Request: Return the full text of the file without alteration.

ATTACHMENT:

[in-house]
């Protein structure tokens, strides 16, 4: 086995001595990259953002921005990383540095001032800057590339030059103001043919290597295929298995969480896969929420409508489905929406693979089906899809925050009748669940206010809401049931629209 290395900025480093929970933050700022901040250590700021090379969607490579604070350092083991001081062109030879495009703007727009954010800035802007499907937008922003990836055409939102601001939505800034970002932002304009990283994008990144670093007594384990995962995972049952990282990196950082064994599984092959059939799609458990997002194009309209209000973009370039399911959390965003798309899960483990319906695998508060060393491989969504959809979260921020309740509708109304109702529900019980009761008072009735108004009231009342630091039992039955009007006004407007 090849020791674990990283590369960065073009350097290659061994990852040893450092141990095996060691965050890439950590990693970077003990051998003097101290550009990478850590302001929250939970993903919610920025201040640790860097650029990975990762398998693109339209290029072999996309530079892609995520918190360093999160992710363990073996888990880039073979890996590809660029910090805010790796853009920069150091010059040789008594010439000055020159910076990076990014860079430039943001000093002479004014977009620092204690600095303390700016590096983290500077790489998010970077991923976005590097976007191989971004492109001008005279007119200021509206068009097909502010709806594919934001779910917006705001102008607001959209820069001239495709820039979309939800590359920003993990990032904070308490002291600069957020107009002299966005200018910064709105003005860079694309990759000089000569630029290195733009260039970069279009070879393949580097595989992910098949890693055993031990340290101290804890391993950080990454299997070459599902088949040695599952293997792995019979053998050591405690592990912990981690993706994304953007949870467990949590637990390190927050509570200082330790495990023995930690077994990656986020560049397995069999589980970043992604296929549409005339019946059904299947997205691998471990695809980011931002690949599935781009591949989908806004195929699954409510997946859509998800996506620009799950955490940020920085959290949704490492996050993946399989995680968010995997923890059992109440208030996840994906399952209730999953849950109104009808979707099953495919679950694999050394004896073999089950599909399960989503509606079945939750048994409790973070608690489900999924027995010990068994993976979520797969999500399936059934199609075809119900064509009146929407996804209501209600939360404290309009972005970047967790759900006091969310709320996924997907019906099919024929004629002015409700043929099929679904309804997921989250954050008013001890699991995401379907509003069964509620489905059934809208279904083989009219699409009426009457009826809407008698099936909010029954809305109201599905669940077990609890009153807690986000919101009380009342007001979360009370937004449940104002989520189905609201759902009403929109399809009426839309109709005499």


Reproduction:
[in-house]
């Protein structure tokens, strides 16, 4: 086995001595990259953002921005990383540095001032800057590339030059103001043919290597295929298995969480896969929420409508489905929406693979089906899809925050009748669940206010809401049931629209 290395900025480093929970933050700022901040250590700021090379969607490579604070350092083991001081062109030879495009703007727009954010800035802007499907937008922003990836055409939102601001939505800034970002932002304009990283994008990144670093007594384990995962995972049952990282990196950082064994599984092959059939799609458990997002194009309209209000973009370039399911959390965003798309899960483990319906695998508060060393491989969504959809979260921020309740509708109304109702529900019980009761008072009735108004009231009342630091039992039955009007006004407007 090849020791674990990283590369960065073009350097290659061994990852040893450092141990095996060691965050890439950590990693970077003990051998003097101290550009990478850590302001929250939970993903919610920025201040640790860097650029990975990762398998693109339209290029072999996309530079892609995520918190360093999160992710363990073996888990880039073979890996590809660029910090805010790796853009920069150091010059040789008594010439000055020159910076990076990014860079430039943001000093002479004014977009620092204690600095303390700016590096983290500077790489998010970077991923976005590097976007191989971004492109001008005279007119200021509206068009097909502010709806594919934001779910917006705001102008607001959209820069001239495709820039979309939800590359920003993990990032904070308490002291600069957020107009002299966005200018910064709105003005860079694309990759000089000569630029290195733009260039970069279009070879393949580097595989992910098949890693055993031990340290101290804890391993950080990454299997070459599902088949040695599952293997792995019979053998050591405690592990912990981690993706994304953007949870467990949590637990390190927050509570200082330790495990023995930690077994990656986020560049397995069999589980970043992604296929549409005339019946059904299947997205691998471990695809980011931002690949599935781009591949989908806004195929699954409510997946859509998800996506620009799950955490940020920085959290949704490492996050993946399989995680968010995997923890059992109440208030996840994906399952209730999953849950109104009808979707099953495919679950694999050394004896073999089950599909399960989503509606079945939750048994409790973070608690489900999924027995010990068994993976979520797969999500399936059934199609075809119900064509009146929407996804209501209600939360404290309009972005970047967790759900006091969310709320996924997907019906099919024929004629002015409700043929099929679904309804997921989250954050008013001890699991995401379907509003069964509620489905059934809208279904083989009219699409009426009457009826809407008698099936909010029954809305109201599905669940077990609890009153807690986000919101009380009342007001979360009370937004449940104002989520189905609201759902009403929109399809009426839309109709005499």